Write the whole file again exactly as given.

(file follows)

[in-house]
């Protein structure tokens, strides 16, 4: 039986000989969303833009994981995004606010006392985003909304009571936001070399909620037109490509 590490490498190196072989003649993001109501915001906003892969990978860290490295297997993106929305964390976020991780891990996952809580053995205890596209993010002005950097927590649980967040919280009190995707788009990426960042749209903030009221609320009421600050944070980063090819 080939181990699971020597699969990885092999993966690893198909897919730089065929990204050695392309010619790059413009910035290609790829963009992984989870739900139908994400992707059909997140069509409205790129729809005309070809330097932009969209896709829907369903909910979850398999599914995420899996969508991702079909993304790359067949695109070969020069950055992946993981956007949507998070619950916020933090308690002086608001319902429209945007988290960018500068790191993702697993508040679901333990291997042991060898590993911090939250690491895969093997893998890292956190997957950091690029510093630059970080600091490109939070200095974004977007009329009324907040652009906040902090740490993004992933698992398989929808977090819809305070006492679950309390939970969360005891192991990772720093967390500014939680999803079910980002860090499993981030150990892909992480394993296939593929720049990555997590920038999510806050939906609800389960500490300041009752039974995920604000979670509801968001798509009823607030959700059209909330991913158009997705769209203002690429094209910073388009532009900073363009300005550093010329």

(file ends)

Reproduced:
[in-house]
């Protein structure tokens, strides 16, 4: 039986000989969303833009994981995004606010006392985003909304009571936001070399909620037109490509 590490490498190196072989003649993001109501915001906003892969990978860290490295297997993106929305964390976020991780891990996952809580053995205890596209993010002005950097927590649980967040919280009190995707788009990426960042749209903030009221609320009421600050944070980063090819 080939181990699971020597699969990885092999993966690893198909897919730089065929990204050695392309010619790059413009910035290609790829963009992984989870739900139908994400992707059909997140069509409205790129729809005309070809330097932009969209896709829907369903909910979850398999599914995420899996969508991702079909993304790359067949695109070969020069950055992946993981956007949507998070619950916020933090308690002086608001319902429209945007988290960018500068790191993702697993508040679901333990291997042991060898590993911090939250690491895969093997893998890292956190997957950091690029510093630059970080600091490109939070200095974004977007009329009324907040652009906040902090740490993004992933698992398989929808977090819809305070006492679950309390939970969360005891192991990772720093967390500014939680999803079910980002860090499993981030150990892909992480394993296939593929720049990555997590920038999510806050939906609800389960500490300041009752039974995920604000979670509801968001798509009823607030959700059209909330991913158009997705769209203002690429094209910073388009532009900073363009300005550093010329």